Lewis' Blog Tales from the trenches of information technology


Working around the broken RSS feed code in Joomla! 3.2

I'll probaby backfill some more tips & tricks I've picked up this past week, during an upgrade of a client's site from Joomla! 1.5.22 to 3.2, but in the meantime, as this seems to be a nagging bug (well a collection of them; not necessarily a swarm or even a hive, but a colony, nonetheless), I figured I should get something posted about it to hopefully save someone else an hour or two of poking (and testing modules to just replace the built-in feed module, anyway).


Yet another method to grab download-disabled slideshows from SlideShare

Yes, I know. Horrible, horrible subject. The thought of stealing jpgs which are publicly viewable... Oh, well.

Standard disclaimer applies: Teaching someone how to steal a book does not make the teacher guilty of theft. If you get in trouble for following these directions, shame on you, not on me.


WordPress, WooCommerce, and the elusive WP_MEMORY_LIMIT issue

WooCommerce (and likely some other WordPress plugins - and non-WordPress apps - tend to be rather microcosmic when determining system settings. Case in point: the PHP memory limit.

Prior to PHP 5.2.1, the per-script memory limit available was set at compile time (via the --enable-memory-limit option). With 5.2.1, we got the php.ini directive:

memory_limit <integer>

to set this value at run time 1. In fact, it can even be overridden (if the server admin allows) so that specific apps may set it themselves, thus allowing for greater granularity across all running PHP applications on the server, even under the same instance of the engine.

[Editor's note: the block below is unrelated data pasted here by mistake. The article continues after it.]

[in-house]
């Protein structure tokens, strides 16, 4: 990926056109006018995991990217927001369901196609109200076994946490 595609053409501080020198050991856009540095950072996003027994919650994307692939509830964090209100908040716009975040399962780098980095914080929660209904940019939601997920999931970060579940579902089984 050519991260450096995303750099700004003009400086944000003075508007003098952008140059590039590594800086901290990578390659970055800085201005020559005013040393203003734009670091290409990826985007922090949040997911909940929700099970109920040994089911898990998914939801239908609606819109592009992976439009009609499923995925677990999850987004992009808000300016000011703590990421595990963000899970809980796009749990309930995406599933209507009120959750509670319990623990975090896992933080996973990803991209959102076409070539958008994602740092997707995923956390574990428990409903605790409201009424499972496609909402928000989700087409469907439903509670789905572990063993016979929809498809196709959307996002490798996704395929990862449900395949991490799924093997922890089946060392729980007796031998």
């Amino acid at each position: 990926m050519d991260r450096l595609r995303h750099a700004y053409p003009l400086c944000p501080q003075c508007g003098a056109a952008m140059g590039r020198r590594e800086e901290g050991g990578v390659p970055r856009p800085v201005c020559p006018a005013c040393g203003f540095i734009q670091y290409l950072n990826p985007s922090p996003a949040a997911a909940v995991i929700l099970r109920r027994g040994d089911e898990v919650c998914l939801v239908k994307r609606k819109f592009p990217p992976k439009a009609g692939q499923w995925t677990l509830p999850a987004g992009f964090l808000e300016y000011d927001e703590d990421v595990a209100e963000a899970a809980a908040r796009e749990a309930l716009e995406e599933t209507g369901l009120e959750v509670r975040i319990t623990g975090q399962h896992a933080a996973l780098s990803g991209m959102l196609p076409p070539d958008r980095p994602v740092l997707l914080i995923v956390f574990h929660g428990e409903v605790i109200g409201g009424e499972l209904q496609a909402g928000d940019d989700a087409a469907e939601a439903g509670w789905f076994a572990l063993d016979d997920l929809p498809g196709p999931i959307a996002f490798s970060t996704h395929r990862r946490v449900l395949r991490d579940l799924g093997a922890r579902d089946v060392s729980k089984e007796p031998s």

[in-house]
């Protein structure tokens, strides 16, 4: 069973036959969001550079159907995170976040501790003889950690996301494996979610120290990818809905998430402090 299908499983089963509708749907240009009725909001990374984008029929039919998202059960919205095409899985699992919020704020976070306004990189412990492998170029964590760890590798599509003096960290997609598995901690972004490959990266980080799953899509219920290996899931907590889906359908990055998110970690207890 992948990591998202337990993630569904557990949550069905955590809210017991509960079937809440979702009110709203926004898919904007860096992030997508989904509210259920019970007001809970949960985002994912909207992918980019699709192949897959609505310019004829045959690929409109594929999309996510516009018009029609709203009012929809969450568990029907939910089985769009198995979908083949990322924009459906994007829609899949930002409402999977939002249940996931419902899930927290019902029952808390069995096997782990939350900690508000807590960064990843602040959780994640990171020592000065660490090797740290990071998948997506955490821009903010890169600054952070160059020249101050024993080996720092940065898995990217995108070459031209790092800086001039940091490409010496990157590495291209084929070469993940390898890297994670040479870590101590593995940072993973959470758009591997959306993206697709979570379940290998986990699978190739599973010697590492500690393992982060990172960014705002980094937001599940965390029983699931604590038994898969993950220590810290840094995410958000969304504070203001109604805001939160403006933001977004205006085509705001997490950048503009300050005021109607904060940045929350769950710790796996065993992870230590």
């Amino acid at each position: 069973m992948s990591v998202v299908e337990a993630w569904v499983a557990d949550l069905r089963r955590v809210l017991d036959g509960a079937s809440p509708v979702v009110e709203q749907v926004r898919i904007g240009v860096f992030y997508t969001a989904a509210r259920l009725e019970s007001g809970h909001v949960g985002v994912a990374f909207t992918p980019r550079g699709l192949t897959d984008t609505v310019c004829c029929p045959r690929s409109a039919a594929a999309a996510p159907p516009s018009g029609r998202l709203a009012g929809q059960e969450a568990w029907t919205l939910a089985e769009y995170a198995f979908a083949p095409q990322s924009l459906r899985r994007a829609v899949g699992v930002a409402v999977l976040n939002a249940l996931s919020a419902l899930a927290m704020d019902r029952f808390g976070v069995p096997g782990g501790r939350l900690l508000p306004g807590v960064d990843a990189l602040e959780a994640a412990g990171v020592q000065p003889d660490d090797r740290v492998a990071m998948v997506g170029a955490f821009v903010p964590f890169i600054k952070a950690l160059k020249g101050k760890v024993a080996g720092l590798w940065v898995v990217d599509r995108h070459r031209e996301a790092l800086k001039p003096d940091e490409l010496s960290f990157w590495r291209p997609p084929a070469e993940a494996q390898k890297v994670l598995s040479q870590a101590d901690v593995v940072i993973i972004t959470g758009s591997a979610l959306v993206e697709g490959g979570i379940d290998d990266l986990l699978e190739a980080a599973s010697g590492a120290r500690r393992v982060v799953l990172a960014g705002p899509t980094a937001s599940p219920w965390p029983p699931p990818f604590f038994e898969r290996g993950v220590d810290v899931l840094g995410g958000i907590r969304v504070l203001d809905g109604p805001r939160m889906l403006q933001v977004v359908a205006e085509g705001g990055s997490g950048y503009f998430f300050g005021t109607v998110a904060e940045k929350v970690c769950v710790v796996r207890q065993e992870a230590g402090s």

1. http://www.php.net/manual/en/ini.core.php#ini.memory-limit

Still more PHP 5.3 fixes for Joomla! 1.5

When you're on a roll, you're on a roll...

Almost done patching this particular old rowboat. This installment deals with quieting this bit of error log noise:

PHP Deprecated:  Function eregi() is deprecated in blahblah\components\com_htmlmap\views\htmlmap\tmpl\default_map.php on line 20


Updating the TCPDF library in Joomla! 1.5

TCPDF is an excellent PHP class for creating PDFs from dynamic (or static, for that matter) web content. Unfortunately, the version of TCPDF bundled with Joomla! 1.5 (all 1.5 releases after at least 1.5.8 - someone please correct me if I am wrong - was version 2.6.000_PHP4, dated March 7, 2008. It's also not very PHP 5.3-friendly (there are other parts of Joomla! 1.5 which are not fully compatible with PHP 5.3, but this article will focus on TCPDF). Time to freshen up, methinks.


A sincere apology to users of my YUM repo mirror

You see, it all started in January, when I decided to do a good deed (I should have known better). I set up a YUM repository mirror for Netlabs.org, as OS/2 now uses RPM and YUM for (some) package management (I have a post in draft on that whole issue). It turns out, however, that for reasons which I shall explain, the xml (and related) files in my mirror weren't getting updated, so while I was doing a great job of adding content, I wasn't updating the repo information, so subscribers had no idea.

So, for all of you out there who have come to rely over the past couple of months on my US mirror of the Netlabs YUM repository, I most humbly apologize for the inconvenience. It's fixed now, though.